In feminist eyes, all men are essentially rapists anyway, so the woman’s “choice” of life partner didn’t make much difference. In the jaded feminist view of marriage, even the most romantic wedding only leads to a life of oppression and estrangement, so a straightforward rapist is not very different from the subtle rapists that most husbands are.
In today’s society, this arrangement need not be continued. The Shastras themselves provide for the possibility of change, esp. for allowing the letter of the law to be changed by senior people well-versed in the laws and careful to preserve their spirit. In this case, changing values in society and the availability of other support structures than the family, such as modern women’s full access to the labour market, do indeed occasion and justify such changes. The extant Hindu Marriage Act, a modernized legislation from the 1950s, has introduced new attitudes and doomed the practice of the “reparation marriage”.
Among Muslims with their more backward Shari’a, it still persists. But even there it is on its way out, as witnessed in the reforms in several Middle Eastern countries. The Indian Muslim community is called upon to follow suit. In Hinduism, such reforms need not be seen as a Western encroachment on native tradition, not even where formally they are just that. Essentially, they fulfil Hindu tradition’s own capacity for what modern Catholics would call aggiornamento, “updating”.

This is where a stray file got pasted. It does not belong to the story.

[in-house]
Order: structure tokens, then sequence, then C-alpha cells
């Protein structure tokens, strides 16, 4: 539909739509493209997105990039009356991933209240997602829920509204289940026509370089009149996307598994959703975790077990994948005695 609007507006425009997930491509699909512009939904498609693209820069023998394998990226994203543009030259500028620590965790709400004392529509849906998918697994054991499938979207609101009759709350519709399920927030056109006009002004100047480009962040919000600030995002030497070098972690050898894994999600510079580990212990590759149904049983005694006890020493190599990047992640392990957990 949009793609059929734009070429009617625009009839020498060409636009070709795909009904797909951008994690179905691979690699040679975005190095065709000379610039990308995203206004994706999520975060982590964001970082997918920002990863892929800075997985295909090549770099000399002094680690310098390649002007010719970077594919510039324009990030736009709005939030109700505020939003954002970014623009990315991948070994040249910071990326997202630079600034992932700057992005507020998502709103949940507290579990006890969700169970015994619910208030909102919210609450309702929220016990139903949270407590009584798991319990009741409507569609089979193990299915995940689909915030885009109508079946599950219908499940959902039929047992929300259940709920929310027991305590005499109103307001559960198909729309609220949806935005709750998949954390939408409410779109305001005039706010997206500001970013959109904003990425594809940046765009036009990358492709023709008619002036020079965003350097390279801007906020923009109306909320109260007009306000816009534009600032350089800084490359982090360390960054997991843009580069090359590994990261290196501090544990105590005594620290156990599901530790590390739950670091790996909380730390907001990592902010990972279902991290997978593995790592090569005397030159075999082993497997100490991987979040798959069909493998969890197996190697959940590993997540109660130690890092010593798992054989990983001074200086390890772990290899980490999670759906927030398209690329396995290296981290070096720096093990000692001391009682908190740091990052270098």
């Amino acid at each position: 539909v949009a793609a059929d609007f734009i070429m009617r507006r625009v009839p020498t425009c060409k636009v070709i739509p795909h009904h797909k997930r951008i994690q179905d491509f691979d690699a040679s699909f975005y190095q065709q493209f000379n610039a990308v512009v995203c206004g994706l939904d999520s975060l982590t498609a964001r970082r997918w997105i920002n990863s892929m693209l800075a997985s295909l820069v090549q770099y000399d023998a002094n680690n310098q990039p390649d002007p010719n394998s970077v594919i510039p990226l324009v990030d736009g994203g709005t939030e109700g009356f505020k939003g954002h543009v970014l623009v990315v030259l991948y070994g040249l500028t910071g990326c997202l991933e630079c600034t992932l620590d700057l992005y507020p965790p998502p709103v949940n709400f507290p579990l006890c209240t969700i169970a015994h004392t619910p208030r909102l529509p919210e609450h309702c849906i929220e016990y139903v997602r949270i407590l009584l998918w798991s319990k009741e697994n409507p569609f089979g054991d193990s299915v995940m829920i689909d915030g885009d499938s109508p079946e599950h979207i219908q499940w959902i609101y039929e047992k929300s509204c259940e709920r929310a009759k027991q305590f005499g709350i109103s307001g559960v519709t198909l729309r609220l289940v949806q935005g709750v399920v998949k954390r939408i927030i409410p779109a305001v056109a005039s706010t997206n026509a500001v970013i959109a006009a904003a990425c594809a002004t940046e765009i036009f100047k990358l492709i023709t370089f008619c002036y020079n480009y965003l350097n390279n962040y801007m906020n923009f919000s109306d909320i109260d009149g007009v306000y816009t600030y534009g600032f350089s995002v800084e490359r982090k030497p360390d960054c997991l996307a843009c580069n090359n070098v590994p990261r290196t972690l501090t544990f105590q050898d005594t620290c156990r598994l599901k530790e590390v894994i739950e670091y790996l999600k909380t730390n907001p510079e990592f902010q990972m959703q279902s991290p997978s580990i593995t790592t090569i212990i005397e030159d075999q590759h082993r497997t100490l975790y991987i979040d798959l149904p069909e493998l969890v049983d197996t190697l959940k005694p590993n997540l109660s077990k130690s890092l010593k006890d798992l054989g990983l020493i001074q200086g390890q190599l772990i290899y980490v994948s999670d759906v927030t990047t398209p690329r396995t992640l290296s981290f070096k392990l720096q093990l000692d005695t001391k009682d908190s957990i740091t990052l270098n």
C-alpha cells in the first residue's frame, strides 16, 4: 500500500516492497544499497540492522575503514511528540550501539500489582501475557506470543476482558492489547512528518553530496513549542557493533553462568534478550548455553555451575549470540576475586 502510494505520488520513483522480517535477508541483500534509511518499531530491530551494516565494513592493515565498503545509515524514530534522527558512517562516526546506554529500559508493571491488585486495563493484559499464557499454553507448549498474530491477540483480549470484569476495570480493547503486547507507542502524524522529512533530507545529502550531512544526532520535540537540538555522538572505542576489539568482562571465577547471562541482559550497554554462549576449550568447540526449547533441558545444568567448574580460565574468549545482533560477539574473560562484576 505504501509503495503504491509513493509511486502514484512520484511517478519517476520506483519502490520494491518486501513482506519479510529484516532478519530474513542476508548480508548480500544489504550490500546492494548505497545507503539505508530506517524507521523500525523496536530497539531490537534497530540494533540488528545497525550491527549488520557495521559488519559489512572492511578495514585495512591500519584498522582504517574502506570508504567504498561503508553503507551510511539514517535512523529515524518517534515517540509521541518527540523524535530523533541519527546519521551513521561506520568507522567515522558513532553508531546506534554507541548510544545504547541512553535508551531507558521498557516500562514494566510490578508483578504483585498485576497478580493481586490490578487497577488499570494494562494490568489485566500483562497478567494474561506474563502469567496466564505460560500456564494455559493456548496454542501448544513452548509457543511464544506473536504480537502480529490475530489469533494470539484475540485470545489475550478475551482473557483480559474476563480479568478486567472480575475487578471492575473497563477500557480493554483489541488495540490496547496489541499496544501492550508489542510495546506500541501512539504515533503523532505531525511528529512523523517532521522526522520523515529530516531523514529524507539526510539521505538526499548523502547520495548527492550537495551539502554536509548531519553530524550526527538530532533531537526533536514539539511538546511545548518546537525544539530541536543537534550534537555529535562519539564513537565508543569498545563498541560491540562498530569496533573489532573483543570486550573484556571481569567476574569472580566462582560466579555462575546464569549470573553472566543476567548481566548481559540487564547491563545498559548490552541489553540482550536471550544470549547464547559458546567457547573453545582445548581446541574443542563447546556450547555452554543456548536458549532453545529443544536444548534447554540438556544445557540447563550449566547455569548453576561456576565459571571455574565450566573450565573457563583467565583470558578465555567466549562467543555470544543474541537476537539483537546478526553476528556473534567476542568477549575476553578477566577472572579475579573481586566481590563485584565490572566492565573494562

To sum up: on the occasion of a 2017 verdict ordaining a reparation marriage, and not knowing the details of this specific case sufficiently, we have merely wanted to observe in general that the reactions of indignation clothed in feminist jargon bespeak a poor sense of history and a defective sense of proportion. This type of verdict, sanctioning the marriage of a rapist with his victim, may and indeed does call for a correction in a modernizing sense; but as an age-old practice it is understandable in context.
As happens so often, and more so among our culturally illiterate contemporaries, we notice the typical projection of contemporary norms emanating from a prosperous equal-opportunity society onto an ancient arrangement fit for a traditional society. This is a narrow-minded thought habit, and it had better be corrected. Yet, regardless of these intellectual niceties, we may nonetheless agree that the days of the reparation marriage are over for good.